In this Letter, we study the electronic structure of a prototypical parent iron chalcogenide, -FeTe, by angle-resolved photoemission spectroscopy (ARPES). We found that it is profoundly different from those of iron pnictides. The electronic structure of FeTe is dominated by strong correlation, which induces incoherent spectra over extended momentum region in the paramagnetic state. A large square shape of spectral weight unexpectedly appear around and extend to near the Fermi energy (). In the SDW state, with the spectral weight redistribution over a large energy scale of 0.7 eV, sharp quasiparticle peaks emerge near , indicating reduced spin fluctuations. Through detailed temperature-dependence studies, we prove that the massive redistribution of the spectral weight is responsible for the magnetic transition, unveiling a unique manifestation of SDW on electronic structure in the presence of strong correlation.
-FeTe single crystals were synthesized following the method in Ref. Transmeth (). Magnetic susceptibility measurements show that the SDW transition occurs at = 70 K, accompanied by a structural transition, which is consistent with the neutron and transport reports PCDai (); NLWang (). ARPES data were taken with circularly polarized 24 eV photon at the Beamline 9 of Hiroshima synchrotron radiation center (HiSOR) with a Scienta R4000 electron analyzer. The energy resolution is 10 meV, and angular resolution is 0.3. The sample was cleaved in situ, and measured under ultrahigh vacuum of torr. Aging effects are strictly monitored during the experiments.
The electronic structure of FeTe in the paramagnetic state is shown in Fig. 1. The spectra are characterized by broad incoherent feature, while the quasiparticle weight is negligibly small. Thus, Fermi crossings are not well-defined, analogous to the pseudogap in the cuprates. According to the spectral-weight distribution near [Figs. 1(a), 1(c), 1(d), and 1(f)], five main features are labeled as , , and . Their weight distribution is sketched in Fig. 1(b). Note that, contributes a straight dispersed feature at , thus it could not be recognized from EDCs. The features near around and qualitatively agree with calculations shown in Fig. 1(g). Thus, the spectral weight of and might be attributed to the hole and electron pockets respectively, as in FeTeSe ChenFeiPRB (). However, contradicting to the calculations, a fair amount of spectral weight around could be observed near in Fig. 1(d), which is an extension of the feature.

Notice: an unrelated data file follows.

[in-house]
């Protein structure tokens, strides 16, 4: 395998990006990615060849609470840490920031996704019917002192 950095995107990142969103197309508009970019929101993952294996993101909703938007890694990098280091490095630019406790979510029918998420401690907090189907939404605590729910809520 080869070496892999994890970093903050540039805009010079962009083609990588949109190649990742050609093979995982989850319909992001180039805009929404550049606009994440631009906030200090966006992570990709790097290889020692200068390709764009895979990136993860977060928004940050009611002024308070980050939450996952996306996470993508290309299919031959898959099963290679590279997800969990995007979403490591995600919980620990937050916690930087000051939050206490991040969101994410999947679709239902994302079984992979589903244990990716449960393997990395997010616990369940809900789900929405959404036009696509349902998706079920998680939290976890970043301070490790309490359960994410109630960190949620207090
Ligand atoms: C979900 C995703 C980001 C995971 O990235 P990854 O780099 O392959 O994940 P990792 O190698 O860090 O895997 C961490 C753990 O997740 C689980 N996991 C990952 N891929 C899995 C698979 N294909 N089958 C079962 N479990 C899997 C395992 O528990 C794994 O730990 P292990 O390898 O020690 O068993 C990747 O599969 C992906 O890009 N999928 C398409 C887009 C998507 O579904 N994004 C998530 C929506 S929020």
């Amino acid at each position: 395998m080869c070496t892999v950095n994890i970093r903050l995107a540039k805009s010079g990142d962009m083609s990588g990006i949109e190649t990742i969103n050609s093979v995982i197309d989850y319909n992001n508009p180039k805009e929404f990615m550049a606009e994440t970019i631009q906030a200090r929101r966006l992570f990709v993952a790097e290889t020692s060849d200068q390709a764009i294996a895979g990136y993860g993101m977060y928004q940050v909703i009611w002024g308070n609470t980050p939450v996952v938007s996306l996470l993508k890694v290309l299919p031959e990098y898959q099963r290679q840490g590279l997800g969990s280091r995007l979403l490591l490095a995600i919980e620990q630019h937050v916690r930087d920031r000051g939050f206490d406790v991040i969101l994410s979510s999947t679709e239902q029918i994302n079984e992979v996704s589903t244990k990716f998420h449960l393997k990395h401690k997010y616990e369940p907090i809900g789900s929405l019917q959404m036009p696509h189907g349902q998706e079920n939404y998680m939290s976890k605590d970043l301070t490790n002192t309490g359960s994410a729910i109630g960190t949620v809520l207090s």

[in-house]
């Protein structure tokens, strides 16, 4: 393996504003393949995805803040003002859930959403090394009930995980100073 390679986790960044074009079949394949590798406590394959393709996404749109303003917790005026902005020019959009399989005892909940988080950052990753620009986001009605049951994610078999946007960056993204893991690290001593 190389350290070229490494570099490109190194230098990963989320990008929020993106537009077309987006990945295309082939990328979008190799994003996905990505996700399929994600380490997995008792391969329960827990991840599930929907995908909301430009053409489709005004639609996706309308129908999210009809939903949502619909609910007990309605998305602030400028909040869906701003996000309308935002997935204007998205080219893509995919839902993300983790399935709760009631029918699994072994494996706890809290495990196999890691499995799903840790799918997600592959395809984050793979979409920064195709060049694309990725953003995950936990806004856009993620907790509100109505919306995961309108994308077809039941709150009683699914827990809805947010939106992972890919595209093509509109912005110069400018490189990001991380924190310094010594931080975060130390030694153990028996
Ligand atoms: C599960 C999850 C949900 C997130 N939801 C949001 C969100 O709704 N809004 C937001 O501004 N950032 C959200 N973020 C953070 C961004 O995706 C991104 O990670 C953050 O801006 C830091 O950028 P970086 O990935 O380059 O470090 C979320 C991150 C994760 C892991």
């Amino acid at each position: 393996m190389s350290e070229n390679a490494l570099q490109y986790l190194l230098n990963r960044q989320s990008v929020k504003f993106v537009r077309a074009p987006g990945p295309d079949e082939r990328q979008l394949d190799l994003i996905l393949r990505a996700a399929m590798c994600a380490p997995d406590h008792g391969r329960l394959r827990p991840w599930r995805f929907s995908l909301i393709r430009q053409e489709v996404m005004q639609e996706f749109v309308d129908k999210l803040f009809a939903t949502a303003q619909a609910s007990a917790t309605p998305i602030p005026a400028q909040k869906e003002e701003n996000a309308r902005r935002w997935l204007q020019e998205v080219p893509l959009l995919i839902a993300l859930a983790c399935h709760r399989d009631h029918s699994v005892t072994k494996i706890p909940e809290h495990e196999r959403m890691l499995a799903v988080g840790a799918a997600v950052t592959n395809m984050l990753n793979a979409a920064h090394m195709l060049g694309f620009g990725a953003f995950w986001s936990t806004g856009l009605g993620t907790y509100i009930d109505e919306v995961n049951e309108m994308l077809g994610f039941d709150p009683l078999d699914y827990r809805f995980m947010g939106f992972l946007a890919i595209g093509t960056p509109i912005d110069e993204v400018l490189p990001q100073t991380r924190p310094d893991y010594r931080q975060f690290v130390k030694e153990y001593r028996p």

Many changes occur in the SDW state electronic structure (Fig. 2). Most notably, a dramatic reorganization of the spectral weight is observed in Fig. 2(a), where the weight suppression around is particularly strong. Such suppression is obvious by comparing the EDCs around (thick curves) in Fig. 2(c) and Fig. 1(d). Particularly, sharp quasiparticle peaks appear at around and in Figs. 2(b) and 2(c). The flat quasiparticle dispersion and small weight suggest a very low renormalization factor . Similar to BaFeAs, the SDW state of FeTe is accompanied by band shifts. As shown by MDCs in Fig. 2(d), the distance between two peaks decreases in the SDW state, indicating a change of dispersion below . The and bands also exhibit an abrupt momentum shift below , illustrating the enlargement of the electron pockets and band movement around [Fig. 2(e)].